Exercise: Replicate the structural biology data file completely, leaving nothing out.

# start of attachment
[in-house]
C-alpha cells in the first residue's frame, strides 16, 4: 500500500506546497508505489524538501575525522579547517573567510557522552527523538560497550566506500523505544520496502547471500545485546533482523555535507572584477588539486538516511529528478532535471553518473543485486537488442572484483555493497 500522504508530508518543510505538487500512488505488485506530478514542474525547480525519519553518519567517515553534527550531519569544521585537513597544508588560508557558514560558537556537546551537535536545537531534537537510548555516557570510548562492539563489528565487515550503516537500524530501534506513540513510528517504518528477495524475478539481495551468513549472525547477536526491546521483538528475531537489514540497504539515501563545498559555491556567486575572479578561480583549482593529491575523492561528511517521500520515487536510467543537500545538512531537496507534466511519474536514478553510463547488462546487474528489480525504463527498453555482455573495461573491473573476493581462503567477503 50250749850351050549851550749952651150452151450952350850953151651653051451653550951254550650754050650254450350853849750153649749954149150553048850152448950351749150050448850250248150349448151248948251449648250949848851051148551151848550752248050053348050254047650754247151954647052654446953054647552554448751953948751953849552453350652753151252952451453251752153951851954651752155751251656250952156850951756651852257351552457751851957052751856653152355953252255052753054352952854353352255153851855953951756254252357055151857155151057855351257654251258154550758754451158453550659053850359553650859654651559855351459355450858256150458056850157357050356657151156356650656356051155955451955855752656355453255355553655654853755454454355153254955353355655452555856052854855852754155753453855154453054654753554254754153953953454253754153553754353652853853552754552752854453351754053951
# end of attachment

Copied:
[in-house]
C-alpha cells in the first residue's frame, strides 16, 4: 500500500506546497508505489524538501575525522579547517573567510557522552527523538560497550566506500523505544520496502547471500545485546533482523555535507572584477588539486538516511529528478532535471553518473543485486537488442572484483555493497 500522504508530508518543510505538487500512488505488485506530478514542474525547480525519519553518519567517515553534527550531519569544521585537513597544508588560508557558514560558537556537546551537535536545537531534537537510548555516557570510548562492539563489528565487515550503516537500524530501534506513540513510528517504518528477495524475478539481495551468513549472525547477536526491546521483538528475531537489514540497504539515501563545498559555491556567486575572479578561480583549482593529491575523492561528511517521500520515487536510467543537500545538512531537496507534466511519474536514478553510463547488462546487474528489480525504463527498453555482455573495461573491473573476493581462503567477503 50250749850351050549851550749952651150452151450952350850953151651653051451653550951254550650754050650254450350853849750153649749954149150553048850152448950351749150050448850250248150349448151248948251449648250949848851051148551151848550752248050053348050254047650754247151954647052654446953054647552554448751953948751953849552453350652753151252952451453251752153951851954651752155751251656250952156850951756651852257351552457751851957052751856653152355953252255052753054352952854353352255153851855953951756254252357055151857155151057855351257654251258154550758754451158453550659053850359553650859654651559855351459355450858256150458056850157357050356657151156356650656356051155955451955855752656355453255355553655654853755454454355153254955353355655452555856052854855852754155753453855154453054654753554254754153953953454253754153553754353652853853552754552752854453351754053951